'I’ll be their hero': Weber school resource officers reflect on their role

Tuesday , May 15, 2018 - 5:15 AM

Jared Ortgiesen says he will do anything for his students.

Ortgiesen, a school resource officer with the Weber County Sheriff’s Office, is one of about 16 school resource officers serving Weber schools. They wear multiple hats, representing the law enforcement agency while serving as mentors.

Ortgiesen’s job, however, is somewhat different to that of his colleagues — he is in charge of 12 elementary schools in the district.

He was a patrol deputy for about 12 years. During that time, the shooting at Sandy Hook Elementary in 2012 happened and he was devastated. That event, he said, changed his whole career plan.

“Because of Sandy Hook Elementary, my stepkids didn’t want to go to school. My stepkids were scared,” Ortgiesen said. “To me that was like, ‘This is not OK.’”

He said he felt he needed to do more, so he drove by the elementary schools every day hoping he would make the students feel safer. And then a position to be a school resource officer opened and he applied for it.

The position was at the secondary level, but he told his supervisors he really wanted to work at the elementary level. In 2014, he got the position.

“I think it’s complete garbage that the kids have to worry about this stuff,” Ortgiesen said. “If I can make a kid feel a little bit safe going to school, then I am happy because that’s what I wanted to do.”

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TEACHING AND MENTORING

Ortgiesen is at a different elementary school every day. He is in charge of teaching the N.O.V.A. Principles course.

N.O.V.A. stands for Nurturing, Opportunities, Values and Accountability. According to its website, the program was designed “to provide a resource to children, families and communities to fight against harmful influences, while providing guidance toward positive opportunities and values.”

Ortgiesen taught a N.O.V.A. lesson at Uintah Elementary School last week. The topic of the day was teasing and bullying.

He explained to the students there were two kinds of teasing: the fun teasing — like when a high school student brags to another student about how their school is better — and the mean-spirited tease intended to hurt the other person.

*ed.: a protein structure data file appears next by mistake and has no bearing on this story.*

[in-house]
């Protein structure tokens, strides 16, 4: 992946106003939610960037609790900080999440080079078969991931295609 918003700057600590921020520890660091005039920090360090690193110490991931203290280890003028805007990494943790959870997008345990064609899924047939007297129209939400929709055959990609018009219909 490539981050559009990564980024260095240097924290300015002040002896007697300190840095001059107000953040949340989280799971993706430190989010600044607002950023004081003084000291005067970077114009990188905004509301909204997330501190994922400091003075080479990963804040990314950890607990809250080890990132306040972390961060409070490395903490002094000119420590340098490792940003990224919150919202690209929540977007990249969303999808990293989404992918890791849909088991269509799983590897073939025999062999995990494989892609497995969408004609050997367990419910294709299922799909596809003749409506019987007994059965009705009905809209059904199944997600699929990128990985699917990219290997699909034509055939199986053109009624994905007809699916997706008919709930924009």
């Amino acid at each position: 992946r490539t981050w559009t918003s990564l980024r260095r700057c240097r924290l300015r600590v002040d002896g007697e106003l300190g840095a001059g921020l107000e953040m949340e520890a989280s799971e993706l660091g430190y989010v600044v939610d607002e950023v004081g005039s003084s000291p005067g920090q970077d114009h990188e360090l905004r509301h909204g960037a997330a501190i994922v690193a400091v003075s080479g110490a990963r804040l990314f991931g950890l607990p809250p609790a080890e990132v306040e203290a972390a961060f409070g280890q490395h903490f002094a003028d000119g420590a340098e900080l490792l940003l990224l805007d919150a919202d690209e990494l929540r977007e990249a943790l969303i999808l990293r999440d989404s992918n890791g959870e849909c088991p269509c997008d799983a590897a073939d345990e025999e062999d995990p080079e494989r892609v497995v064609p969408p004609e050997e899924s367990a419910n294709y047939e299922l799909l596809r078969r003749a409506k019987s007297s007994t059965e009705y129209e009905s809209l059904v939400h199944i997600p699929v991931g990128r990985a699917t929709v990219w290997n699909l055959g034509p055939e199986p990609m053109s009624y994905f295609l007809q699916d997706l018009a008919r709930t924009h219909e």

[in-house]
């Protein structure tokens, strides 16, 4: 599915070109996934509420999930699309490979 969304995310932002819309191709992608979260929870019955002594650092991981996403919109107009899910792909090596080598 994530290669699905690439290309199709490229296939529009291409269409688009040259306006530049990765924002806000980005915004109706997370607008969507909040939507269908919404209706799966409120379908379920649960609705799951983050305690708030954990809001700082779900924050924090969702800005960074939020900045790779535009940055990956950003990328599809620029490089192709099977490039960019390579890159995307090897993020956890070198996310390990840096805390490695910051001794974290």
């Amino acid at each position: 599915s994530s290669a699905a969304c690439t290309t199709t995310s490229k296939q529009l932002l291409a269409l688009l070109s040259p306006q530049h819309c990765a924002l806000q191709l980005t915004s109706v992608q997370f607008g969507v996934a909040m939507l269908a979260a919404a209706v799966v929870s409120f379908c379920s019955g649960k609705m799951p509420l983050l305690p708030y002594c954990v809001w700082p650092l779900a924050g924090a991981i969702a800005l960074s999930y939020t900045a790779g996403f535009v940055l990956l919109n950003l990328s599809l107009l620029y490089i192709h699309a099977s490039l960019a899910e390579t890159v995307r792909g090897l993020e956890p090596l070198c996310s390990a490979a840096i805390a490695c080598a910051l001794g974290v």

He also explains that they should avoid making jokes that start with the “no offense” disclaimer.

“Let’s just give compliments to each other,” Ortgiesen said.

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BUILDING RELATIONSHIPS IN THE COMMUNITY

Deputy Mike Chatelain is the resource officer at Wahlquist Junior High, Farr West and Pioneer Elementary schools.

He worked for 20 years as a patrol officer at the Ogden Police Department before starting at the Weber County Sheriff’s Office in 2006. He has been a school resource officer for five years.

Ogden Police Department declined multiple requests for interviews of their school resource officers.

“I enjoy it,” Chatelain said. “It’s a great assignment with a lot of potential.”

He initially applied to be a school resource officer out of curiosity, since it was an assignment he had never done before. He then realized the position had a bigger impact on the community.

“It gives me an opportunity to work with the youth and I really believe that this is key to interacting with your community,” Chatelain said. “If kids are comfortable talking to you and approaching you, things are gonna go much smoother.”

Chatelain can be seen in the hallways of Walhquist Junior High School almost every day during the morning, lunchtime and after school. He chats with the students about games, sports and classes. Students tend to offer him high fives when they see him.

He said he would like for more students to see him as someone they can trust and someone they can come to if they, or someone else, are in trouble.

“Junior High is a tough time in all of our lives, but it’s a learning time as well,” Chatelain said. “Hopefully their poor choices can be taken care of so they can make better ones.”

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READY FOR ANY SITUATION

The role of school resource officers was discussed for weeks after the Feb. 14 Parkland, Florida, shooting that left 17 dead.

According to several news reports, the school resource officer at Marjory Stoneman Douglas High School radioed in about the gunfires in a school building but didn’t go in or engaged the shooter.

Both Chatelain and Ortgiesen said they are confident the training provided by the Weber County Sheriff’s Office will help them be successful in the event of a school shooting.

Ortgiesen said the Weber County Sheriff’s Office is ready to go in and save lives.

“I’m a mentor to those kids and, if they need me, I’ll be their hero,” Ortgiesen said. “I am not going to let kids die in my schools if I have an ability to stop it. I will fight until I can and I know that’s the mentality of all of our guys.”

Contact education reporter Sergio Martínez-Beltrán at smartinezbeltran@standard.net or 801-625-4274. Follow him on Twitter @SergioMarBel and like him on Facebook at Facebook.com/STANDARDEXSergio.

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